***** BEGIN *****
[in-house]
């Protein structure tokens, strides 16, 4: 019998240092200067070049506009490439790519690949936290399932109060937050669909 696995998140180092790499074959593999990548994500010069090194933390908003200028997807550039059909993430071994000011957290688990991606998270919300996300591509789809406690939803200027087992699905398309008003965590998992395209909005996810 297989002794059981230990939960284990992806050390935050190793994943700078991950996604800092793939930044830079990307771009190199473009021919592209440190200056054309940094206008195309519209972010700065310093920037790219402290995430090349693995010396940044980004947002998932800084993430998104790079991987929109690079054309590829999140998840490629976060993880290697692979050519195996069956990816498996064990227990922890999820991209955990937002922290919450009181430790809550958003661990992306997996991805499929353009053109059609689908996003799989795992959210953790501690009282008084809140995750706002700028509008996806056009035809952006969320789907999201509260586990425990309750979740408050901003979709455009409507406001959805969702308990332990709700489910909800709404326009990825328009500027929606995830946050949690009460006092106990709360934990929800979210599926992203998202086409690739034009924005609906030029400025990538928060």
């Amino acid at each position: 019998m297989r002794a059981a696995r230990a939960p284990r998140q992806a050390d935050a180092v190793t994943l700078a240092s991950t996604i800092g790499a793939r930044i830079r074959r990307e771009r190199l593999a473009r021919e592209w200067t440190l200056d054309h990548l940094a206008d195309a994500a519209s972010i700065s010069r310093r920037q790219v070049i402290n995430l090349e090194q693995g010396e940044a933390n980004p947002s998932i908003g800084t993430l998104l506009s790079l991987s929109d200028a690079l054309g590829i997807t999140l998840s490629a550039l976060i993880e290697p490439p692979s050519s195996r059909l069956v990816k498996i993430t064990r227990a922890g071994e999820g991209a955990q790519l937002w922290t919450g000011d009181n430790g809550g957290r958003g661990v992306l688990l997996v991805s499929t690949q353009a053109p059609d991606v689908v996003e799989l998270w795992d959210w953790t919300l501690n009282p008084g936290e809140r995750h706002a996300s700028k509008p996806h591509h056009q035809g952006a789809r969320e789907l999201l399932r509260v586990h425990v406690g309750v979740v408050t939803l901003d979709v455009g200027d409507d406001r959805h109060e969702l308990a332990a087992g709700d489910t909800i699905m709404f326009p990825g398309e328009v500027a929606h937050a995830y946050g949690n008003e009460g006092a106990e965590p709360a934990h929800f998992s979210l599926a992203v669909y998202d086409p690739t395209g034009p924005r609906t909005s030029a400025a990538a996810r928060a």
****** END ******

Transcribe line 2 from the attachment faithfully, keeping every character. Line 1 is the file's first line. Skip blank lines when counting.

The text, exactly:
């Protein structure tokens, strides 16, 4: 019998240092200067070049506009490439790519690949936290399932109060937050669909 696995998140180092790499074959593999990548994500010069090194933390908003200028997807550039059909993430071994000011957290688990991606998270919300996300591509789809406690939803200027087992699905398309008003965590998992395209909005996810 297989002794059981230990939960284990992806050390935050190793994943700078991950996604800092793939930044830079990307771009190199473009021919592209440190200056054309940094206008195309519209972010700065310093920037790219402290995430090349693995010396940044980004947002998932800084993430998104790079991987929109690079054309590829999140998840490629976060993880290697692979050519195996069956990816498996064990227990922890999820991209955990937002922290919450009181430790809550958003661990992306997996991805499929353009053109059609689908996003799989795992959210953790501690009282008084809140995750706002700028509008996806056009035809952006969320789907999201509260586990425990309750979740408050901003979709455009409507406001959805969702308990332990709700489910909800709404326009990825328009500027929606995830946050949690009460006092106990709360934990929800979210599926992203998202086409690739034009924005609906030029400025990538928060």